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VanDusen Botanical Garden Visitor Centre, Vancouver, Canada


Inspired by organic forms and natural systems, the VanDusen Botanical Garden Visitor Centre in Vancouver seeks to create a harmonious balance between architecture and landscape from both a visual and an ecological perspective. Completed in 2011, this dynamic 1,765 sm single-story structure includes an innovative roof form that appears to float above the building’s curved rammed earth and concrete walls. Metaphorically representing undulating petals, the building form flows seamlessly into a central oculus and the surrounding landscape.

The building was designed to align with, and contribute to the Garden’s conservation mission. Through mapping and analyzing the Garden’s ecology, the project team successfully integrated natural and human systems, restoring biodiversity and ecological balance to the site.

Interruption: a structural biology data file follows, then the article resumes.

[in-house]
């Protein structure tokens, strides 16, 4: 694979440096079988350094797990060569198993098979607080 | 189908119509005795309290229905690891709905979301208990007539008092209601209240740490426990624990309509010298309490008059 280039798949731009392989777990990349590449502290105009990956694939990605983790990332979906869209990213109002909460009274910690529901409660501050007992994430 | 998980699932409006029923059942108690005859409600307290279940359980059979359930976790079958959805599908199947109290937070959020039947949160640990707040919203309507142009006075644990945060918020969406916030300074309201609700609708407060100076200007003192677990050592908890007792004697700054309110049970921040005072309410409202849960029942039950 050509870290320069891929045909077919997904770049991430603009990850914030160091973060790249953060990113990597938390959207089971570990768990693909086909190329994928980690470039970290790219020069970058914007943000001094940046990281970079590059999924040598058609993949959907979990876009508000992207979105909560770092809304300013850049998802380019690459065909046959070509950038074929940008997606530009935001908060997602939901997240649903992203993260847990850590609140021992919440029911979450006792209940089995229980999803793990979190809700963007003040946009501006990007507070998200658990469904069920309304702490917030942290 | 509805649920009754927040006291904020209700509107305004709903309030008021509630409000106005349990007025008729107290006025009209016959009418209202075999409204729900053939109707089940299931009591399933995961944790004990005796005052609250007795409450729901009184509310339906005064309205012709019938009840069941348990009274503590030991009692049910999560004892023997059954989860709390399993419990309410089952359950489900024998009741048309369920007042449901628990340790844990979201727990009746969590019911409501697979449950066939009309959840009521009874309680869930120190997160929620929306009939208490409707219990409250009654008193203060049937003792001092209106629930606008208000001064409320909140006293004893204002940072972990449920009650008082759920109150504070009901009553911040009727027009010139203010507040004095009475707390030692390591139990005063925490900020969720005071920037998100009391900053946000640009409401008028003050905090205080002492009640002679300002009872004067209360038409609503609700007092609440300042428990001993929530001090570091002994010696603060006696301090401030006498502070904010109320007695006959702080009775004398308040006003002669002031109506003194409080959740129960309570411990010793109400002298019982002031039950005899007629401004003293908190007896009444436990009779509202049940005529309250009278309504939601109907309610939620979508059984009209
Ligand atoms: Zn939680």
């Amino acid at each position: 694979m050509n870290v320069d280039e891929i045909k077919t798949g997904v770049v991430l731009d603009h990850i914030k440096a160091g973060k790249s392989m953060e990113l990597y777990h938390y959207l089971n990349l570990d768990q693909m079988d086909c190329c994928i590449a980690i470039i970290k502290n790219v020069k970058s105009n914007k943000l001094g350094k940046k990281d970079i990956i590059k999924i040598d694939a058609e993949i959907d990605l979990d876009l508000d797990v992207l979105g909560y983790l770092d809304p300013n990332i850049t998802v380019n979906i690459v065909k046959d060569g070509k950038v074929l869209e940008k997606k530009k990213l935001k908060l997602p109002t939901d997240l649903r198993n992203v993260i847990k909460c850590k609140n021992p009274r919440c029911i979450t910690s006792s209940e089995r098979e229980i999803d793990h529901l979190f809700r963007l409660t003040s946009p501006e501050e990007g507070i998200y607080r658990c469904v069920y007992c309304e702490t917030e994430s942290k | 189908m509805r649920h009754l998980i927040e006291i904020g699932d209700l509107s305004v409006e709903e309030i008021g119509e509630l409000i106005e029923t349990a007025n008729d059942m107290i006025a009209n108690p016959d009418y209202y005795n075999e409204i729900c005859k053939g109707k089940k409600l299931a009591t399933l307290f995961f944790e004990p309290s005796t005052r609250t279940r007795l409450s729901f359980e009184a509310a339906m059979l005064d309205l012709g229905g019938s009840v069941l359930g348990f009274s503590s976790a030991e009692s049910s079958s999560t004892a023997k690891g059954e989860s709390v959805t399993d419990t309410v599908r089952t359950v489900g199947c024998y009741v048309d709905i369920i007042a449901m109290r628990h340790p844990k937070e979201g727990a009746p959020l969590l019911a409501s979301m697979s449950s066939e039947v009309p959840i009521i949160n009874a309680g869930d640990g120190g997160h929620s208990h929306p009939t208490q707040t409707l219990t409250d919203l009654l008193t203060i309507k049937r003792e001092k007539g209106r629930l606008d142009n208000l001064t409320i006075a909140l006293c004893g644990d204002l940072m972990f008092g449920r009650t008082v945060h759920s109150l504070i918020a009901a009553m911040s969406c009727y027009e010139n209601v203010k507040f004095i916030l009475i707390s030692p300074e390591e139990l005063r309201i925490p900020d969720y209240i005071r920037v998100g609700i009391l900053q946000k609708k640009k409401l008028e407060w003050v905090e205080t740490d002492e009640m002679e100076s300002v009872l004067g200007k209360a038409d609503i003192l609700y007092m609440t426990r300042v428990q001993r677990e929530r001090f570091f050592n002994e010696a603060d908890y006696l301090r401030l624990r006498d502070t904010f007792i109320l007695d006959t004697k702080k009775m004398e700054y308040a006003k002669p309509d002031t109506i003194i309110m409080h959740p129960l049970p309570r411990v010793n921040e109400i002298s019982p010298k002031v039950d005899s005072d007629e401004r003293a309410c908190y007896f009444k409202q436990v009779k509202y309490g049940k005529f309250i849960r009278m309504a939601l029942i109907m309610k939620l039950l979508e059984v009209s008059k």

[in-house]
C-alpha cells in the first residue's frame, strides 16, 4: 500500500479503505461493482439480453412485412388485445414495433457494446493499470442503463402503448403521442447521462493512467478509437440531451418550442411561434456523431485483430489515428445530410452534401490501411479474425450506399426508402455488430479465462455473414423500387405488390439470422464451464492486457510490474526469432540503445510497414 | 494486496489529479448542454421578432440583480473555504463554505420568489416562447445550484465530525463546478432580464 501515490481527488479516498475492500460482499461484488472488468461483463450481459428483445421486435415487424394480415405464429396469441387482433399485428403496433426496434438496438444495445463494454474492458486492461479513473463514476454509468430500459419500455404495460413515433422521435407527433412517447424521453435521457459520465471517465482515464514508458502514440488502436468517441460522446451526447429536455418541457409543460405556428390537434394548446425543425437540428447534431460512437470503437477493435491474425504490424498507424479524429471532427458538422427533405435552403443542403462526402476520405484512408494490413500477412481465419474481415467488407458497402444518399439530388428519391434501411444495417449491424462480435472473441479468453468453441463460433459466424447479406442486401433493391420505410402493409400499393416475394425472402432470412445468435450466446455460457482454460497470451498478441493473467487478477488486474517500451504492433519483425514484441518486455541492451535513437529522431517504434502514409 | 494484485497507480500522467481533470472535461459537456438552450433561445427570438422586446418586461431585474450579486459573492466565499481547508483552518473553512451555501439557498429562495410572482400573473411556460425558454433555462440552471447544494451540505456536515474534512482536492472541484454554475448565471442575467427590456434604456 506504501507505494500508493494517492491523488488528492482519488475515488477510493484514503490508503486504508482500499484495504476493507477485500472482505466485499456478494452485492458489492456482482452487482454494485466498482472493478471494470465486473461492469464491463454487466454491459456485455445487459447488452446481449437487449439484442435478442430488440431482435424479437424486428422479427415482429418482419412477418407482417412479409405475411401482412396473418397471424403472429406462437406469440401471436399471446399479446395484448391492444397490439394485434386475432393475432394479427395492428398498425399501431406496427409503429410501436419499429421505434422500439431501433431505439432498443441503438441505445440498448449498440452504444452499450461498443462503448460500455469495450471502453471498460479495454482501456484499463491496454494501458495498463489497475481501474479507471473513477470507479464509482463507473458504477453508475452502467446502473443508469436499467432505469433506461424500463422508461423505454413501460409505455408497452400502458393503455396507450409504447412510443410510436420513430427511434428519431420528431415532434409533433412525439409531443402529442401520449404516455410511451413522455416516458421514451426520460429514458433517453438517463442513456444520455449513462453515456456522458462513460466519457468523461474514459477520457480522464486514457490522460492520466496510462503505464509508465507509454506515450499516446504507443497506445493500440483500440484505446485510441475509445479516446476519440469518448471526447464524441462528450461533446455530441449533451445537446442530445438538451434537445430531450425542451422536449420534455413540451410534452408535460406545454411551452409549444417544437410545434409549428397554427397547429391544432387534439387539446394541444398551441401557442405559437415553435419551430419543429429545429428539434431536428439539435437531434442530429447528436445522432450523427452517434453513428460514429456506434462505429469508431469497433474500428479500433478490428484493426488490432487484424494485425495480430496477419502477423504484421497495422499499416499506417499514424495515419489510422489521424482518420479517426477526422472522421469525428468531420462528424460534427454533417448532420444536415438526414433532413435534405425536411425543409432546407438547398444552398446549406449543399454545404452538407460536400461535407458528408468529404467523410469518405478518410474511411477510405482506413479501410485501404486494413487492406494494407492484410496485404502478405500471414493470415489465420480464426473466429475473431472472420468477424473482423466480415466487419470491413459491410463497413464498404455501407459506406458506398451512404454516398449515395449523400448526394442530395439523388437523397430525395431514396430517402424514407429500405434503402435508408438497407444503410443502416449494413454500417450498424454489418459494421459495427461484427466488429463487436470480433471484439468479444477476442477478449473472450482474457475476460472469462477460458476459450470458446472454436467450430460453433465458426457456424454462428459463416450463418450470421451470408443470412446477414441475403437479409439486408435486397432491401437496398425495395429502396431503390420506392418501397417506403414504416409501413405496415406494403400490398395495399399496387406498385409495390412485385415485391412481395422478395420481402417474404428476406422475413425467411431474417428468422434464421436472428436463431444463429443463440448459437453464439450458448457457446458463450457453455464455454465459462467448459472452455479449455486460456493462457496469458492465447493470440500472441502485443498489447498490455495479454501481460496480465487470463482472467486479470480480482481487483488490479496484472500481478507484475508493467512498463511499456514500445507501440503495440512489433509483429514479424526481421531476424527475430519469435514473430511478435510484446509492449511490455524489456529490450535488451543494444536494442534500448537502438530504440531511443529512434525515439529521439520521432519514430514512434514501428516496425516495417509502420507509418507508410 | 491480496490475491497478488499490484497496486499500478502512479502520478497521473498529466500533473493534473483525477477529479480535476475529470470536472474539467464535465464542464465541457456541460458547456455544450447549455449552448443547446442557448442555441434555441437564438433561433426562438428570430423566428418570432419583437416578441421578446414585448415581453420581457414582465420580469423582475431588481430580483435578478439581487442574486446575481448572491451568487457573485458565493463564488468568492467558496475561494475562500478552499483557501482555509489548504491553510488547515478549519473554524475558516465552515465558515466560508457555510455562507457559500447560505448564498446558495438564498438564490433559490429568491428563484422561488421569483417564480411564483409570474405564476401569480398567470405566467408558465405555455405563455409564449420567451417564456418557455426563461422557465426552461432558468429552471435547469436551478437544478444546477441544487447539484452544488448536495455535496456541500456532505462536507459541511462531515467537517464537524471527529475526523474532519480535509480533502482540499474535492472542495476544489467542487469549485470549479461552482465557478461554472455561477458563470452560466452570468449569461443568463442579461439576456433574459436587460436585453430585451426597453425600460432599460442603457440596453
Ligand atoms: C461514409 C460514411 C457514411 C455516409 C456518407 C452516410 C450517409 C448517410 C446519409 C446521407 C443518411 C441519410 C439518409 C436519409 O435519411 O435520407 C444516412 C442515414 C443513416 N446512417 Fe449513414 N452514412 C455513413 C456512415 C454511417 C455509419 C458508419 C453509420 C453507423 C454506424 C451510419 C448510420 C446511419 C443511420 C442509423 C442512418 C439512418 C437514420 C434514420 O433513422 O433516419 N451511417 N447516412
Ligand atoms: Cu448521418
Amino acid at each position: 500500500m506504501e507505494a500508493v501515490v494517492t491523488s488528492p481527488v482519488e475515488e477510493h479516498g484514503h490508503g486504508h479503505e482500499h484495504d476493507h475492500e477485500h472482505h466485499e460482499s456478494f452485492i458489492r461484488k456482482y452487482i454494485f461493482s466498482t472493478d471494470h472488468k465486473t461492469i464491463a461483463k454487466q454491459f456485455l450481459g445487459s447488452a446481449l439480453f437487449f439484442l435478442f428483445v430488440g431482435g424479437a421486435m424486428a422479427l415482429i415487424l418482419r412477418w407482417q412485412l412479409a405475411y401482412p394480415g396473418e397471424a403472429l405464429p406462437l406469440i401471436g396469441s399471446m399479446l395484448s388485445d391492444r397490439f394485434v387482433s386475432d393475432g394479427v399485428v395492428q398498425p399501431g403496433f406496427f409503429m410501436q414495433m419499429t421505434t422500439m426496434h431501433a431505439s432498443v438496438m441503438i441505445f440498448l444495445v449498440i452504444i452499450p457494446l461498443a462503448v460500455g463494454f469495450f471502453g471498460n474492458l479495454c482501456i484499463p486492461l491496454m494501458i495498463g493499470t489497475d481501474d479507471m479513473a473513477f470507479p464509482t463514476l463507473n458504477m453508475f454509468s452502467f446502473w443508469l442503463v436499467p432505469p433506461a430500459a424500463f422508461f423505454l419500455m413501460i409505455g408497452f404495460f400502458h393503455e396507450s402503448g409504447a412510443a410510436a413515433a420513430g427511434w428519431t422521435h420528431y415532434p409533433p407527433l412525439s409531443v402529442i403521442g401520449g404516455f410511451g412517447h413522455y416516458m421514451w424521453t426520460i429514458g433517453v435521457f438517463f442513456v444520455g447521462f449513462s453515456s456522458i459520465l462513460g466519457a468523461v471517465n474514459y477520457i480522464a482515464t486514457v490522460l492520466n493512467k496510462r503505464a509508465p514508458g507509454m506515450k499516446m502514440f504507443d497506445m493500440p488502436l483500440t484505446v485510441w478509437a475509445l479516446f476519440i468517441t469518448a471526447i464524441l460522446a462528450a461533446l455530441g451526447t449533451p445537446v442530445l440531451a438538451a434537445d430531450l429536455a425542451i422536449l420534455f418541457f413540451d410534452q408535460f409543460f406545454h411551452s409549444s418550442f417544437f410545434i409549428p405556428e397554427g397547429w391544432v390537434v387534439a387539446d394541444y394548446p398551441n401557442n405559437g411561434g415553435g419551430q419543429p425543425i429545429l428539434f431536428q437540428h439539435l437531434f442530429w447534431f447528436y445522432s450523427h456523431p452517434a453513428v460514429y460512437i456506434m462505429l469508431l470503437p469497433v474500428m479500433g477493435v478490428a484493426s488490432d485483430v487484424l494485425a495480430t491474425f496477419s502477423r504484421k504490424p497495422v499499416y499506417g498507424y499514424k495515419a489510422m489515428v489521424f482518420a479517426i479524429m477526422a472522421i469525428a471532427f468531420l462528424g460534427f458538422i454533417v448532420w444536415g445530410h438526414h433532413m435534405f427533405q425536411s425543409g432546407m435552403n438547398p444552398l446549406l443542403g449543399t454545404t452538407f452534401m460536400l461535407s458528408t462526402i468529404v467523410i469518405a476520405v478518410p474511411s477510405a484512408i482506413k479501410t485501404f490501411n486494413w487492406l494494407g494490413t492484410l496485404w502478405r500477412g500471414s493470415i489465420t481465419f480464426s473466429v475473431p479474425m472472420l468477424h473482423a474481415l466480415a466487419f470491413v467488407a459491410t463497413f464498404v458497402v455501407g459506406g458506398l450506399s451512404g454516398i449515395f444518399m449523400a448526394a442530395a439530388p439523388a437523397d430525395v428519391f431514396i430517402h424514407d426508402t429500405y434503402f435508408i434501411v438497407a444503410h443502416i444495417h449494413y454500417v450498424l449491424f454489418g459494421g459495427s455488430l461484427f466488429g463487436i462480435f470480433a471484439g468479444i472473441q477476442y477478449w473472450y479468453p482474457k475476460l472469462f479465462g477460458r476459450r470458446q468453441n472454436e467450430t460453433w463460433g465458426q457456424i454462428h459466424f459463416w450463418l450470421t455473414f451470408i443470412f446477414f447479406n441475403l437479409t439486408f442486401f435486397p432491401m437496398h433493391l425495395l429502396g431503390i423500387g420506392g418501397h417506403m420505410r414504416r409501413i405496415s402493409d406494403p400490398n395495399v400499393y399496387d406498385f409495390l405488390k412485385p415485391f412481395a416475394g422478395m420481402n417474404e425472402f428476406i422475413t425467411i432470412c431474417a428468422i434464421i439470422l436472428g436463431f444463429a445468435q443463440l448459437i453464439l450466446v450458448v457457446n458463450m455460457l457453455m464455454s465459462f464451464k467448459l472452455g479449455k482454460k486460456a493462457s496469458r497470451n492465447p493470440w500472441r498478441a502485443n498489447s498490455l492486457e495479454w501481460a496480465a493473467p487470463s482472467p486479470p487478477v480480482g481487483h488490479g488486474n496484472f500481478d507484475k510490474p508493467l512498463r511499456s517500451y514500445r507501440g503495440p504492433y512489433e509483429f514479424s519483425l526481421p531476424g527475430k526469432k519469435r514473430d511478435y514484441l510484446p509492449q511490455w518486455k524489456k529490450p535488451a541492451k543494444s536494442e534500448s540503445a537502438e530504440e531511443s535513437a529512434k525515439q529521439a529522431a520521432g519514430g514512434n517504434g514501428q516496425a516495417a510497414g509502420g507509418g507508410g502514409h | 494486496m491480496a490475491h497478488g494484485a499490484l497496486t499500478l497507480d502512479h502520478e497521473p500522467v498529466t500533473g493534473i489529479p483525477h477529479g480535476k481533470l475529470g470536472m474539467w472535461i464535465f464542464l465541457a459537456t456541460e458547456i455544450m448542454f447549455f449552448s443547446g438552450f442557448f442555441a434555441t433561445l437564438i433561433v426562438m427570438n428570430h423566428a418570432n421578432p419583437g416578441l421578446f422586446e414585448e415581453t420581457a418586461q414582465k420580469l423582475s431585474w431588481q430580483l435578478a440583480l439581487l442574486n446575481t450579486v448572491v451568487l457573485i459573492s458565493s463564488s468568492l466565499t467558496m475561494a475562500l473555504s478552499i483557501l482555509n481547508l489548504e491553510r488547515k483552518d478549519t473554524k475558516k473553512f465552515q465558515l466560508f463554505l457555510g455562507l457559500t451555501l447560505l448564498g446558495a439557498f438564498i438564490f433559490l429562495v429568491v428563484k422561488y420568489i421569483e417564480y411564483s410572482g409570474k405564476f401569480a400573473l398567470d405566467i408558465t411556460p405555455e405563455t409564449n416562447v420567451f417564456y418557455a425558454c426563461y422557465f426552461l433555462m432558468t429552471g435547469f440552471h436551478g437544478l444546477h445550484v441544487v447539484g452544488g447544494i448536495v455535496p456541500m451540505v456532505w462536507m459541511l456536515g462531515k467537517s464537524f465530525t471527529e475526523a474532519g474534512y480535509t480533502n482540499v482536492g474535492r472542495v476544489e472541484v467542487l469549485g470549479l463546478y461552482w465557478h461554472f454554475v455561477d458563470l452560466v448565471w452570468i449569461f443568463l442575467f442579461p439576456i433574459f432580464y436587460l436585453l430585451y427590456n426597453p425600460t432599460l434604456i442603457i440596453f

The Visitor Centre recently achieved LEED Platinum certification, and is the first building in Canada to register for the Living Building Challenge (LBC). The LBC places enormous constraints on projects, such as requiring materials to be supplied locally/regionally and restricting Red List Materials like PVC.

Green Building
Photo: Nic Lehoux/Courtesy Perkins+Will

The Visitor Centre uses on-site renewable sources—geothermal boreholes, solar photovoltaics, solar hot water tubes—in conjunction with passive design strategies to achieve annual net-zero energy. With wood as the primary building material, enough carbon is sequestered to achieve carbon neutrality. Rainwater is filtered to provide the building’s greywater requirements; 100% of blackwater is treated by an on-site bioreactor—the first of its kind in Vancouver—and released into a new feature percolation field and garden. Natural ventilation is assisted by a solar chimney, composed of an operable glazed oculus and a perforated aluminum heatsink which converts the sun’s rays to convection energy. The solar chimney is located in the centre of the atrium and exactly at the centre of all the building’s various radiating geometry, highlighting the focal role of sustainability in form and function.

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